Lawsuit against Bayer claims Mirena IUD migrated to rectum

Jennifer Martin was shocked when she learned in September 2012 that she was pregnant. Two months earlier she had gotten a Mirena IUD contraceptive device. An ultrasound confirmed the pregnancy but did not offer any clues as to where the IUD had gone. It was a perplexing mystery, and one that had to be resolved. Shortly after, Jennifer had a miscarriage. A month later, her doctor performed surgery to conduct an extensive search for the IUD among her internal organs, including the liver, spleen and stomach. The intrauterine device was eventually found in her rectum. Bayer Healthcare faces more than ... Read More

Mental health groups ask FDA to remove black box warning for suicide risk from antidepressants

Mental health experts are petitioning the Food and Drug Administration (FDA) to remove its severest warning involving suicidal thoughts from the safety labels on all antidepressants because the warning has resulted in a 33 percent increase in suicide attempts, and has scared away some patients who may benefit from the medication. In 2004, the FDA placed a black box warning, its most serious kind, on all categories of antidepressants, indicating that there is an increased suicide risk in children and adolescents treated with the drugs. Two years later, the FDA extended the warning to young adults to age 25 and recommended ... Read More

New meta-analysis raises serious questions about SSRI use during pregnancy

There is not enough research to provide a clear guidance on the risks or benefits of antidepressant use during pregnancy, however there are serious concerns regarding the drugs’ affects on newborns that should be addressed, a new meta-analysis has found. The analysis on antidepressant use during and after pregnancy was conducted by U.S. Department of Health and Human Services’ Agency for Healthcare Research and Quality. The study focused on a class of antidepressants known as selective serotonin reuptake inhibitors, or SSRIs, which include the brand names Zoloft, Prozac, Lexapro, Celexa, and Paxil. Researchers reported finding evidence that SSRI use during ... Read More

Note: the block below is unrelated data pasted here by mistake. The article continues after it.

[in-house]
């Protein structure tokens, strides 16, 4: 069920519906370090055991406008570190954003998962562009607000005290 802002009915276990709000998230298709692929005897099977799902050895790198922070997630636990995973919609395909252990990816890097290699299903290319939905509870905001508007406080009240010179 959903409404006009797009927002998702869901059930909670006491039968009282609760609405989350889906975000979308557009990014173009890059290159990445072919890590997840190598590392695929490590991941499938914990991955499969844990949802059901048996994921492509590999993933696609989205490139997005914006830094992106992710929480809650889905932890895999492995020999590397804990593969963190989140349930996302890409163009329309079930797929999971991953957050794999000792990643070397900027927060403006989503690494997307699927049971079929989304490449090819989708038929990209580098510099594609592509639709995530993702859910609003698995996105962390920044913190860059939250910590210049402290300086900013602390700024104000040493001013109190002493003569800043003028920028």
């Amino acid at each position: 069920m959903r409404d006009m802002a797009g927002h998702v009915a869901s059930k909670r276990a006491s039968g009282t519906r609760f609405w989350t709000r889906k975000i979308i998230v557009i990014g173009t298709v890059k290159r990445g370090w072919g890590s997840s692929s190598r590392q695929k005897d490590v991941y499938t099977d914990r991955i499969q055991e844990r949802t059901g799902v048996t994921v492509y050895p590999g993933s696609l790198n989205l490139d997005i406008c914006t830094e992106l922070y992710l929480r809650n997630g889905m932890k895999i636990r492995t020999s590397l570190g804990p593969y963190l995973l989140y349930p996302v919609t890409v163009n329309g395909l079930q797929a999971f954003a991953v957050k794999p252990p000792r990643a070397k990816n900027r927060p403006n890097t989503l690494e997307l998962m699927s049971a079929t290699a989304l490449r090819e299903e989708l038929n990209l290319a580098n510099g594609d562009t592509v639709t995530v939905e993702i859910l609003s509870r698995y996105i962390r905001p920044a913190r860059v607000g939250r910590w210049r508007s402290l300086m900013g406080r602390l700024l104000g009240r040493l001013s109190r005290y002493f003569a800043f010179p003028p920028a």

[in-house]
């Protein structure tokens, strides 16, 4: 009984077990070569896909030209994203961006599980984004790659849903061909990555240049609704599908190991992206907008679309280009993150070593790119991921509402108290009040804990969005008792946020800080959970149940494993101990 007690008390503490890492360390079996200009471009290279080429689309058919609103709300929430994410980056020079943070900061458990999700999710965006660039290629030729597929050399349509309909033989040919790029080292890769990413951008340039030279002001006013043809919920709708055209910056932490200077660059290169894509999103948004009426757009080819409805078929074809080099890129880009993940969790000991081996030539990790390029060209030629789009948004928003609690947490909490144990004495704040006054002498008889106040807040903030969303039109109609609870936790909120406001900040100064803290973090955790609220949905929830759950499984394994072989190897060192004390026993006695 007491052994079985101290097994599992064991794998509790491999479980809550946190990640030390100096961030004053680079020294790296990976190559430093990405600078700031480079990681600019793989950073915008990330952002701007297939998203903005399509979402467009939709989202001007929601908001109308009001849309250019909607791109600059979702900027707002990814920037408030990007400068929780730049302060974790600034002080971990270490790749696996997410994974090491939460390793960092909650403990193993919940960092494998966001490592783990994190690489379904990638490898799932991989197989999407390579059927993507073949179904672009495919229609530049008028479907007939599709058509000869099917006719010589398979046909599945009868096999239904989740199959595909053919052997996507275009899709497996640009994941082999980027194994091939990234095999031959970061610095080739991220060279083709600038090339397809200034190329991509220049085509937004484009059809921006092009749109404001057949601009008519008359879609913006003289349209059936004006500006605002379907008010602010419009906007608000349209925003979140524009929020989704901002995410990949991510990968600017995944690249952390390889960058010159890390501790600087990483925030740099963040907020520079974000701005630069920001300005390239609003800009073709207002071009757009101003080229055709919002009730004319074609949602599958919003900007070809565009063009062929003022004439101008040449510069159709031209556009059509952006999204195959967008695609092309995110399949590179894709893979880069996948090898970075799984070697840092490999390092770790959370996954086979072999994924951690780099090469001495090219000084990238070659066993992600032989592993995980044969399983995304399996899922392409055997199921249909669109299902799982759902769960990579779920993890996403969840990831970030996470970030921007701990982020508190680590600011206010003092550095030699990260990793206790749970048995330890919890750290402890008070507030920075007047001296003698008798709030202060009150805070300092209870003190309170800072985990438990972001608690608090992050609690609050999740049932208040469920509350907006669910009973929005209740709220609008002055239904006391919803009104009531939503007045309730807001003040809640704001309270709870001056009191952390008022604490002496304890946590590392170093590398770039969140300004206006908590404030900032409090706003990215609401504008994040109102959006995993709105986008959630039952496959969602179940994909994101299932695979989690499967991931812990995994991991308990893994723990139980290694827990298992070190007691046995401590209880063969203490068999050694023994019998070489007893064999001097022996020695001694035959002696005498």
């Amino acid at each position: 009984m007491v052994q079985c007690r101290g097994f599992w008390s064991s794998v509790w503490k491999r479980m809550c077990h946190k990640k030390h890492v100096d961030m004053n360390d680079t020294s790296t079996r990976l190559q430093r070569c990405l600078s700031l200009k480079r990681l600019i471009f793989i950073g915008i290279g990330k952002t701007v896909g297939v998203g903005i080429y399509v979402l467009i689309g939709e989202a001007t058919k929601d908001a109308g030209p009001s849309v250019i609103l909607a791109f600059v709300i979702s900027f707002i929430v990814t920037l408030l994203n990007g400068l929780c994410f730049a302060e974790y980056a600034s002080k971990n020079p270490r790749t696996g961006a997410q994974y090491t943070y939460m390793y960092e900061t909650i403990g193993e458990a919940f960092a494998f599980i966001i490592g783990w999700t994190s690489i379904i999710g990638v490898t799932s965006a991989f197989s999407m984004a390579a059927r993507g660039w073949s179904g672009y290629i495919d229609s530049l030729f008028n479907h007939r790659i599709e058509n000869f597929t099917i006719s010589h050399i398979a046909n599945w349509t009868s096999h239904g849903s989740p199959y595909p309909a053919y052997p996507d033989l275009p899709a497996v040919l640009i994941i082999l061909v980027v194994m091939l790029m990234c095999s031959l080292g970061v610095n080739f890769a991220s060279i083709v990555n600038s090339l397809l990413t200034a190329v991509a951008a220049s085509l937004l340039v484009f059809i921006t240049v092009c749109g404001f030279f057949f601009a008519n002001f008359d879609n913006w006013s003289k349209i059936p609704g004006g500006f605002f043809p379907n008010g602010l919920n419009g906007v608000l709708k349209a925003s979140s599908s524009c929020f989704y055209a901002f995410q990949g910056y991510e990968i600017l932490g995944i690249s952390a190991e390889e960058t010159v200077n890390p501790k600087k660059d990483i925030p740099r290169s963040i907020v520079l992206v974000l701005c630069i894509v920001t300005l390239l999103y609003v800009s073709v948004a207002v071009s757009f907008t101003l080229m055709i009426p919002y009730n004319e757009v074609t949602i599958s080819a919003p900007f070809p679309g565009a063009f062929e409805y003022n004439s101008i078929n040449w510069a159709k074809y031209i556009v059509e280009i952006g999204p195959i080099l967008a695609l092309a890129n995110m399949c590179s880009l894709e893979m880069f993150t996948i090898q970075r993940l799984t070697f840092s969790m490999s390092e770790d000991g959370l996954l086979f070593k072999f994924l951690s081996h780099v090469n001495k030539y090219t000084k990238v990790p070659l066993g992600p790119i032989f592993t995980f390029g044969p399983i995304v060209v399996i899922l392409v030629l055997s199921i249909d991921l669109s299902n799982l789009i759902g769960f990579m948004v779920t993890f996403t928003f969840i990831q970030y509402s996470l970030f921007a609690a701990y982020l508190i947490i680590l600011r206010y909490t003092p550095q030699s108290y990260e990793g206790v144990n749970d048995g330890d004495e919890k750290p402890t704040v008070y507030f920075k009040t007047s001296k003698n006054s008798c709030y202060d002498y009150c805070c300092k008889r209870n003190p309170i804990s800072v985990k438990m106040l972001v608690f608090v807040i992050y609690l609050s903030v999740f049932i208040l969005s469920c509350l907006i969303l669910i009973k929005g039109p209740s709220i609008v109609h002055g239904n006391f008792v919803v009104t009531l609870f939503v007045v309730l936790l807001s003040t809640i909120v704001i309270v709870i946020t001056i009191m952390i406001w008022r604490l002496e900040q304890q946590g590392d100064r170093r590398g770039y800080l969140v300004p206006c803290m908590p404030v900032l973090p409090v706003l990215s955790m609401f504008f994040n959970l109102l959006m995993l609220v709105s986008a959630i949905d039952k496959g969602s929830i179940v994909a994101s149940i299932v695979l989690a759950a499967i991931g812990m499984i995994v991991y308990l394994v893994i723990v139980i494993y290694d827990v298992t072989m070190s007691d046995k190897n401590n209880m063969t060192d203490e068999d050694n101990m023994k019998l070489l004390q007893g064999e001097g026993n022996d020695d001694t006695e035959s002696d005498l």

New study suggests SSRI use during pregnancy increases risk of autism spectrum disorders in children

Women using antidepressants known as SSRIs (selective serotonin reuptake inhibitors) during pregnancy may be at higher risk of having children with autism spectrum disorders, according to a new study published in the Journal of Autism and Developmental Disorders. Several studies have raised red flags with the use of SSRIs during pregnancy. SSRIs, which include the brand names Zoloft, Paxil, Lexapro, Celexa and Prozac, have been linked to birth defects such as persistent pulmonary hypertension, heart defects, neural tube defects and malformations. Studies have also suggested that children exposed to SSRIs in utero are more likely to have behavioral problems and ... Read More

Study: Children exposed to SSRIs in utero at greater risk for obesity, type 2 diabetes

Babies born to women who took antidepressants while pregnant are more likely to become obese and develop type 2 diabetes, according to a new study. Obesity and type 2 diabetes in children is already on the rise in the United States and is generally blamed on poor diets and reduced physical activity. However, researchers with McMaster University say that maternal antidepressant use may also be a contributing factor in the pediatric obesity and diabetes epidemic. The study focused on a commonly prescribed type of antidepressant known as selective serotonin reuptake inhibitors, or SSRIs, which include the brand names Prozac, Lexapro, ... Read More